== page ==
Indian scientists design material that can capture greenhouse gas methane

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New Delhi: In a fight against global warming, a group of scientists at the Indian Institute of Chemical Technology (IICT), Hyderabad, has designed a hybrid material that can absorb greenhouse gas methane from the atmosphere and convert it to clean hydrogen.

The design also simulated a process of capturing carbon dioxide in-situ and converting it to high purity hydrogen from non-fuel grade bioethanol.

At least 25 percent of today’s warming is driven by methane from human actions. One of the largest methane sources is the oil and gas industry.

Agriculture is the primary source of methane, accounting for roughly 32% of all human-caused methane emissions.

Given the global warming potential of greenhouse gases, scientists are trying to explore innovative methods of absorbing these gases and converting them to useful substances. “New materials that can play the dual role of absorption as well as conversion are the new challenge area for scientists in carbon capture innovation,” said the statement.

The researchers have also fabricated a facility that can further carbon capture and conversion research at the institute.

Based on the modelling and preliminary experimental studies, the facility can carry out sorption enhanced steam methane reforming (SESMR) for high purity H2 production based on the modelling and preliminary experimental studies.

The FBR facility was recently successfully commissioned at CSIR-IICT, Hyderabad, as part of a Mission Innovation Project funded by the Department of Science and Technology to IICT Hyderabad.

It is unique and available for the first time in the country to test the performance of dual functional materials for SESMR in a fluidized bed reactor system.

SESMR offers specific advantages of in-situ CO2 removal through sorbents and thereby overcomes the equilibrium limitations of steam reforming, leading to high purity H2 production.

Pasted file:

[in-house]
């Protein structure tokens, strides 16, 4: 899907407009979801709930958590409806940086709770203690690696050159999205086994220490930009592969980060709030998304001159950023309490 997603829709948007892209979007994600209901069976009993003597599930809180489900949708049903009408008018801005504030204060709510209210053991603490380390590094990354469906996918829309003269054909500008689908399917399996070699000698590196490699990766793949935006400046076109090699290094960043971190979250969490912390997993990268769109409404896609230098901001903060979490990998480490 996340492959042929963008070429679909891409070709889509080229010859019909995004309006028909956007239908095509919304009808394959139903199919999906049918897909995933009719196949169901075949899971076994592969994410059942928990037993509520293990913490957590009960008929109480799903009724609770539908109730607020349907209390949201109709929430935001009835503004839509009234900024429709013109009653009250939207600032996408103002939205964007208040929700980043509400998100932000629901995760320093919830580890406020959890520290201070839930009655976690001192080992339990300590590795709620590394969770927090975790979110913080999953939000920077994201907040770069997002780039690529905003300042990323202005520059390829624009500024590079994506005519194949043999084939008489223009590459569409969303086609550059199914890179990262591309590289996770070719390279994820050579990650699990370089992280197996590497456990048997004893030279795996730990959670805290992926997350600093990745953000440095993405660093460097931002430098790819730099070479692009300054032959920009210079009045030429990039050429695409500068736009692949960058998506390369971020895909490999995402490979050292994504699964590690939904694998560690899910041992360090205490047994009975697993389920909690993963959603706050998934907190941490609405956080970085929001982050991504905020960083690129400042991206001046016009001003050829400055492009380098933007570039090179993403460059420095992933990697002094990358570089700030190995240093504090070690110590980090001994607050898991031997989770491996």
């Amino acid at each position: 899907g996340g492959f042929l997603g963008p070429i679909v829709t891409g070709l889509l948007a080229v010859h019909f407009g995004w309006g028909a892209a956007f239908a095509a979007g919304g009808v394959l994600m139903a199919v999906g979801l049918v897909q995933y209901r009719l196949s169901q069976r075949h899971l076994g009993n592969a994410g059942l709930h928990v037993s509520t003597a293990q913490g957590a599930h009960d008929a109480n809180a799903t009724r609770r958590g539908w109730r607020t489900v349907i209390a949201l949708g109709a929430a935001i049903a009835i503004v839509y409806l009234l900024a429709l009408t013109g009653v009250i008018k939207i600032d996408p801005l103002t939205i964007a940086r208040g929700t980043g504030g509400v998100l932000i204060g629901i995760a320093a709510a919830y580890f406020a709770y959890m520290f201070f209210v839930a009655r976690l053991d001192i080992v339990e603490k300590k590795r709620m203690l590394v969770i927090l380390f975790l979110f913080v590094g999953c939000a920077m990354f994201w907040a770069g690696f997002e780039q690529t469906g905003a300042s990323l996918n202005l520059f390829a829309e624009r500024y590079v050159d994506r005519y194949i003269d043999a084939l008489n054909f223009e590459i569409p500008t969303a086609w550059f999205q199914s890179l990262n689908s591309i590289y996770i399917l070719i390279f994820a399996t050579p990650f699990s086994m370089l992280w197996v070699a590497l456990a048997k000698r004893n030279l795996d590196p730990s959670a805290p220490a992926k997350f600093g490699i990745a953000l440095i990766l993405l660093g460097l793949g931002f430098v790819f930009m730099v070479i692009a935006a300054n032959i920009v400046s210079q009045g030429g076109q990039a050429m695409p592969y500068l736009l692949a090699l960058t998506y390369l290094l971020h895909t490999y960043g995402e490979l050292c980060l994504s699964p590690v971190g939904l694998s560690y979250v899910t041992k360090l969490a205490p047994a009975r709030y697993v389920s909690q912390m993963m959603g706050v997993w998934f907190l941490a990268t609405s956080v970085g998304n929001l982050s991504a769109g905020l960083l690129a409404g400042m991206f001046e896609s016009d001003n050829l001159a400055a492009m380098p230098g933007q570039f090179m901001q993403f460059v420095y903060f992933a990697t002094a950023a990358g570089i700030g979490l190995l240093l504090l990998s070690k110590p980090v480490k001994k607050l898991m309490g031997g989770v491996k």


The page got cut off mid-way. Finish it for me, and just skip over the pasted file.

Potential dual-functional materials identified from theoretical predictions are now being synthesized, and simultaneously, FBR operating conditions are being optimised for existing sorbent/catalyst materials to meet the increasing challenges of carbon capture and utilisation and associated research.

According to the study, methane has more than 80 times the warming power of carbon dioxide over the first 20 years after it reaches the atmosphere. Even though CO2 has a longer-lasting effect, methane sets the pace for warming in the near term.

Methane is the primary contributor to the formation of ground-level ozone, a hazardous air pollutant and greenhouse gas, exposure to which causes 1 million premature deaths every year, as per UNEP.

Methane has accounted for roughly 30 per cent of global warming since pre-industrial times and is proliferating faster than at any other time since record keeping began in the 1980s.

Within the next decade, human-caused methane emissions could be reduced by up to 45 percent.

This would prevent nearly 0.3°C of global warming by 2045, contributing to a 1.5°C global temperature rise and putting the world on track to meet the Paris Agreement targets.

As per a UN study, every year, the subsequent reduction in ground-level ozone would also prevent 260,000 premature deaths, 775,000 asthma-related hospital visits, 73 billion hours of lost labour from extreme heat and 25 million tonnes of crop losses.

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